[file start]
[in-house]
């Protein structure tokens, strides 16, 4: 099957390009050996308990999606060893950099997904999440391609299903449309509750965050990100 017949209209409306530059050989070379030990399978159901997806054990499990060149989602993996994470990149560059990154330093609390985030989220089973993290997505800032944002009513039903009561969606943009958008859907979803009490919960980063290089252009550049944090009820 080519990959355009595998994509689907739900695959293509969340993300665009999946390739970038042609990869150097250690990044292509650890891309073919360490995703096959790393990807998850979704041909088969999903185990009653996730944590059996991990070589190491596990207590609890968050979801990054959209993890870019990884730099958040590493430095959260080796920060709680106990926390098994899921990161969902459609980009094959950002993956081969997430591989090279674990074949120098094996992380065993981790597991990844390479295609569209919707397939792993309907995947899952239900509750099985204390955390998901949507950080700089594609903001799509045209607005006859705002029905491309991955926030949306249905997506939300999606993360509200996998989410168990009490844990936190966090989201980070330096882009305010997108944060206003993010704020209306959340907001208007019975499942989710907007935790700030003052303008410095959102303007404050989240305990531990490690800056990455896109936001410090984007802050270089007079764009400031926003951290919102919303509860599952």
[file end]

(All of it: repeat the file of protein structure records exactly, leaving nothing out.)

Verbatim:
[in-house]
């Protein structure tokens, strides 16, 4: 099957390009050996308990999606060893950099997904999440391609299903449309509750965050990100 017949209209409306530059050989070379030990399978159901997806054990499990060149989602993996994470990149560059990154330093609390985030989220089973993290997505800032944002009513039903009561969606943009958008859907979803009490919960980063290089252009550049944090009820 080519990959355009595998994509689907739900695959293509969340993300665009999946390739970038042609990869150097250690990044292509650890891309073919360490995703096959790393990807998850979704041909088969999903185990009653996730944590059996991990070589190491596990207590609890968050979801990054959209993890870019990884730099958040590493430095959260080796920060709680106990926390098994899921990161969902459609980009094959950002993956081969997430591989090279674990074949120098094996992380065993981790597991990844390479295609569209919707397939792993309907995947899952239900509750099985204390955390998901949507950080700089594609903001799509045209607005006859705002029905491309991955926030949306249905997506939300999606993360509200996998989410168990009490844990936190966090989201980070330096882009305010997108944060206003993010704020209306959340907001208007019975499942989710907007935790700030003052303008410095959102303007404050989240305990531990490690800056990455896109936001410090984007802050270089007079764009400031926003951290919102919303509860599952």